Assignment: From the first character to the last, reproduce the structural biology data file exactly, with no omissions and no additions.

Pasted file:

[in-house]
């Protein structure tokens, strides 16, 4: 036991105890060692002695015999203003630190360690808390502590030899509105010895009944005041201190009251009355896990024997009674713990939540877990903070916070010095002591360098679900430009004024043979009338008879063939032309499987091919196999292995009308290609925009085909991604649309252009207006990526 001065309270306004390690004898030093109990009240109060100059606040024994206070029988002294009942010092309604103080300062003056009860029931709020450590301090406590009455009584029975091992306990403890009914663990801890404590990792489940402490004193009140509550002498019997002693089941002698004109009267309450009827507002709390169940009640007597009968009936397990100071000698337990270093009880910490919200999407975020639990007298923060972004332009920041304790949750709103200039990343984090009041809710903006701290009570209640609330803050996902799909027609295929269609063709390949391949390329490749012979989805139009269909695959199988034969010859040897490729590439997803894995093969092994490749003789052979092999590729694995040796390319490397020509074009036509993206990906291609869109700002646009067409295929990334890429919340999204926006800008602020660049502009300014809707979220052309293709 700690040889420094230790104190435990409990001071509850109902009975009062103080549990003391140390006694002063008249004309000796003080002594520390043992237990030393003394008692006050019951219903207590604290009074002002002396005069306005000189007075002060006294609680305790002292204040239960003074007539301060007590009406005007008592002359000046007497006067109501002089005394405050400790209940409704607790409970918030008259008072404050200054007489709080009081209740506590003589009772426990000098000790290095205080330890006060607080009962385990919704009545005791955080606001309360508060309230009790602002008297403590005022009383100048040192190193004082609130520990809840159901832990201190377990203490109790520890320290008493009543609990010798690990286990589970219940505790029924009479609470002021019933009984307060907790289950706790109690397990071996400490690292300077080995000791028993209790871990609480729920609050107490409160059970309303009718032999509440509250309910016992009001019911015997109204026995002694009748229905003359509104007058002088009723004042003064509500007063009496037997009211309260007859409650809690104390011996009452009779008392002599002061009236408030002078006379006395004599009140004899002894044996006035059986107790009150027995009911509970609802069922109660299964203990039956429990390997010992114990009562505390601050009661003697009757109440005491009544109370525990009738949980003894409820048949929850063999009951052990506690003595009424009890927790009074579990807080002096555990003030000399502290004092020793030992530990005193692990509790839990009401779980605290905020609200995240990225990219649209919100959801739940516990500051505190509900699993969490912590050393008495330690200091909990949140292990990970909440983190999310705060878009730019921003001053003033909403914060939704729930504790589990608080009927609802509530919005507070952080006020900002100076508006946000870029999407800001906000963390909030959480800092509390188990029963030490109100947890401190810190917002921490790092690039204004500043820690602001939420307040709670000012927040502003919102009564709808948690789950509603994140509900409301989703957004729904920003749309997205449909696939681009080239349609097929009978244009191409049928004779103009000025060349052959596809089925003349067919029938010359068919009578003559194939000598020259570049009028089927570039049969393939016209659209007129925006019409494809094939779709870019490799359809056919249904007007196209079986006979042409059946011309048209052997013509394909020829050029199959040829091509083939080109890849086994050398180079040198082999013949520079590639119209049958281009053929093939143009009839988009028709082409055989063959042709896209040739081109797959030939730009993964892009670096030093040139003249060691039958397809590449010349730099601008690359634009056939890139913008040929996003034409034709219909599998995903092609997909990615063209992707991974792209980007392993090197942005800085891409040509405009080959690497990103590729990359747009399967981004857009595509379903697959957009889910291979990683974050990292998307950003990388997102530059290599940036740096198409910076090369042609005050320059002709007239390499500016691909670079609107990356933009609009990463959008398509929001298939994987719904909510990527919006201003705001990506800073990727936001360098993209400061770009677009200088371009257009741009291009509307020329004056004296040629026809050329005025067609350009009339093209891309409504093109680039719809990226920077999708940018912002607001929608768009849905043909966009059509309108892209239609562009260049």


[in-house]
């Protein structure tokens, strides 16, 4: 036991105890060692002695015999203003630190360690808390502590030899509105010895009944005041201190009251009355896990024997009674713990939540877990903070916070010095002591360098679900430009004024043979009338008879063939032309499987091919196999292995009308290609925009085909991604649309252009207006990526 001065309270306004390690004898030093109990009240109060100059606040024994206070029988002294009942010092309604103080300062003056009860029931709020450590301090406590009455009584029975091992306990403890009914663990801890404590990792489940402490004193009140509550002498019997002693089941002698004109009267309450009827507002709390169940009640007597009968009936397990100071000698337990270093009880910490919200999407975020639990007298923060972004332009920041304790949750709103200039990343984090009041809710903006701290009570209640609330803050996902799909027609295929269609063709390949391949390329490749012979989805139009269909695959199988034969010859040897490729590439997803894995093969092994490749003789052979092999590729694995040796390319490397020509074009036509993206990906291609869109700002646009067409295929990334890429919340999204926006800008602020660049502009300014809707979220052309293709 700690040889420094230790104190435990409990001071509850109902009975009062103080549990003391140390006694002063008249004309000796003080002594520390043992237990030393003394008692006050019951219903207590604290009074002002002396005069306005000189007075002060006294609680305790002292204040239960003074007539301060007590009406005007008592002359000046007497006067109501002089005394405050400790209940409704607790409970918030008259008072404050200054007489709080009081209740506590003589009772426990000098000790290095205080330890006060607080009962385990919704009545005791955080606001309360508060309230009790602002008297403590005022009383100048040192190193004082609130520990809840159901832990201190377990203490109790520890320290008493009543609990010798690990286990589970219940505790029924009479609470002021019933009984307060907790289950706790109690397990071996400490690292300077080995000791028993209790871990609480729920609050107490409160059970309303009718032999509440509250309910016992009001019911015997109204026995002694009748229905003359509104007058002088009723004042003064509500007063009496037997009211309260007859409650809690104390011996009452009779008392002599002061009236408030002078006379006395004599009140004899002894044996006035059986107790009150027995009911509970609802069922109660299964203990039956429990390997010992114990009562505390601050009661003697009757109440005491009544109370525990009738949980003894409820048949929850063999009951052990506690003595009424009890927790009074579990807080002096555990003030000399502290004092020793030992530990005193692990509790839990009401779980605290905020609200995240990225990219649209919100959801739940516990500051505190509900699993969490912590050393008495330690200091909990949140292990990970909440983190999310705060878009730019921003001053003033909403914060939704729930504790589990608080009927609802509530919005507070952080006020900002100076508006946000870029999407800001906000963390909030959480800092509390188990029963030490109100947890401190810190917002921490790092690039204004500043820690602001939420307040709670000012927040502003919102009564709808948690789950509603994140509900409301989703957004729904920003749309997205449909696939681009080239349609097929009978244009191409049928004779103009000025060349052959596809089925003349067919029938010359068919009578003559194939000598020259570049009028089927570039049969393939016209659209007129925006019409494809094939779709870019490799359809056919249904007007196209079986006979042409059946011309048209052997013509394909020829050029199959040829091509083939080109890849086994050398180079040198082999013949520079590639119209049958281009053929093939143009009839988009028709082409055989063959042709896209040739081109797959030939730009993964892009670096030093040139003249060691039958397809590449010349730099601008690359634009056939890139913008040929996003034409034709219909599998995903092609997909990615063209992707991974792209980007392993090197942005800085891409040509405009080959690497990103590729990359747009399967981004857009595509379903697959957009889910291979990683974050990292998307950003990388997102530059290599940036740096198409910076090369042609005050320059002709007239390499500016691909670079609107990356933009609009990463959008398509929001298939994987719904909510990527919006201003705001990506800073990727936001360098993209400061770009677009200088371009257009741009291009509307020329004056004296040629026809050329005025067609350009009339093209891309409504093109680039719809990226920077999708940018912002607001929608768009849905043909966009059509309108892209239609562009260049």